top of page

Each piece from this body of work is inspired by a specific quote or quotes from the works of respective Jewish philosophers who all lived in Europe during the Holocaust. Each piece calls for one soloist (representative of the philosopher’s unique voice) and electronic accompaniment.

Buber: EncounterEric Evans
00:00 / 05:10

clarinet, electronics

Buber: Encounter takes its inspiration from Martin Buber’s I and Thou:

“When I confront a human being as my You and speak the basic word I- You to him, then he is no thing among things nor does he consist of things. He is no longer He or She, limited by other Hes and Shes, a dot in the world grid of space and time, nor a condition that can be experienced and described, a loose bundle of named qualities. Neighborless and seamless, he is You and fills the firmament.”

Levinas: The Prophetic WordEric Evans
00:00 / 05:48

double bass, electronics

Levinas: The Prophetic Word comes from multiple quotes by Emmanuel Levinas but is centered around the idea of the prophetic word:

“Pious thoughts and generous words I hear you say, I know that we can no longer believe in words! For we can no longer speak in this tormented world, we can no longer speak. For no one can begin his discourse without immediately bearing witness to something other than what he says. By denouncing mystification, they already seem to re-mystify. We, the monotheists, we break the spell; we break words that shake themselves free of their distorting context. We speak words that begin in the person who utters them, we rediscover the word that penetrates, the word that unties, the prophetic word.”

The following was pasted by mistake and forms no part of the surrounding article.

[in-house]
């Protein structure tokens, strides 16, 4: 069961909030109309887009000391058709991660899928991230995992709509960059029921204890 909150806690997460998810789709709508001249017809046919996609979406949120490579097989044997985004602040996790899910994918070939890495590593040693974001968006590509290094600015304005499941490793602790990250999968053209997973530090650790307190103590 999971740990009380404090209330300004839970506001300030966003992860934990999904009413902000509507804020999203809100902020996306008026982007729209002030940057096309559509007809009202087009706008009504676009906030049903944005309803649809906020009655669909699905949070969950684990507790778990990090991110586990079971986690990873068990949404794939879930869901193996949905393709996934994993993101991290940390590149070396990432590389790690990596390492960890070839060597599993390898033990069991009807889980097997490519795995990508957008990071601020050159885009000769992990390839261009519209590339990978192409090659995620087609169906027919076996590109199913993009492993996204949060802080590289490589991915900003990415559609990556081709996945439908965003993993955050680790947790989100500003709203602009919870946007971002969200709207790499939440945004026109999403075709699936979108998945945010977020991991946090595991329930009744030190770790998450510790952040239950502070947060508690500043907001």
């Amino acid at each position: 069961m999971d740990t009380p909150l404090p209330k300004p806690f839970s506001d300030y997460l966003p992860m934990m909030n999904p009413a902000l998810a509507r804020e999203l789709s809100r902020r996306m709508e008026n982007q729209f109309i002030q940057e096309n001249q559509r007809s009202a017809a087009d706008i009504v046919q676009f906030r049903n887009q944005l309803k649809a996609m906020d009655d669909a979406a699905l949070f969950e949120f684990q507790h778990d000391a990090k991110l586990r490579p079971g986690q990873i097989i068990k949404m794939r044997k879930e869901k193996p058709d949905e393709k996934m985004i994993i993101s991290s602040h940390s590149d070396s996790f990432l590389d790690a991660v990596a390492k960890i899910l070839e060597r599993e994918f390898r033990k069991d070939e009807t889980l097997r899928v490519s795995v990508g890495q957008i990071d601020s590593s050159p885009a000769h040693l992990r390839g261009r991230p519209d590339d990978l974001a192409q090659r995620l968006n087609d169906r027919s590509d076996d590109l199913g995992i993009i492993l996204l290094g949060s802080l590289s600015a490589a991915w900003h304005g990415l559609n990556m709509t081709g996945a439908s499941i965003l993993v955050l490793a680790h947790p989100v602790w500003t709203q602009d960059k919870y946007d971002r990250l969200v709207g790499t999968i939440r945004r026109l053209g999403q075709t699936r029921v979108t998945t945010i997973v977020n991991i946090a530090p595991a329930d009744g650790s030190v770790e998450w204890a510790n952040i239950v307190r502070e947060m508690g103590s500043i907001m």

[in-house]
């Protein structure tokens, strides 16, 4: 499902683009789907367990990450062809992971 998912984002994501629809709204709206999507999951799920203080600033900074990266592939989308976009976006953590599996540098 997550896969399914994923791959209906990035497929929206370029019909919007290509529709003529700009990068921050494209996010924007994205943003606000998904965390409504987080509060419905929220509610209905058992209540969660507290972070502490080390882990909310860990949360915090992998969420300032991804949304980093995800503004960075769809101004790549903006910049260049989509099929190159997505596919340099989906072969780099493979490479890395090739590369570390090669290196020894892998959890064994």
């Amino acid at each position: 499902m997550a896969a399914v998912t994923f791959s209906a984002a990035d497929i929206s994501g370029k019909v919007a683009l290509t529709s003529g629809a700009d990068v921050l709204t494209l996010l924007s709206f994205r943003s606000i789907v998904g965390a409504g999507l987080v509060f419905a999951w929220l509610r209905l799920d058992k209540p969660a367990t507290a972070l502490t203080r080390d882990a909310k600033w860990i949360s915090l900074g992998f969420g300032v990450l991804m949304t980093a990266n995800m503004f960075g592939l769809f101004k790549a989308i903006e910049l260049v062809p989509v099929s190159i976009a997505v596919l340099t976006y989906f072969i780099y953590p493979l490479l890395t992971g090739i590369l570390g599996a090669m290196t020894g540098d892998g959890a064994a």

Heschel: RevelationEric Evans
00:00 / 08:23

soprano, electronics

Heschel: Revelation takes its quote from a compilation of Abraham Heschel’s works, Between God and Man:

“In our own lives the voice of God speaks slowly, a syllable at a time. Reaching the peak of years, dispelling some of our intimate illusions and learning how to spell the meaning of life-experiences backwards, some of us discover how the scattered syllables form a single phrase.”

bottom of page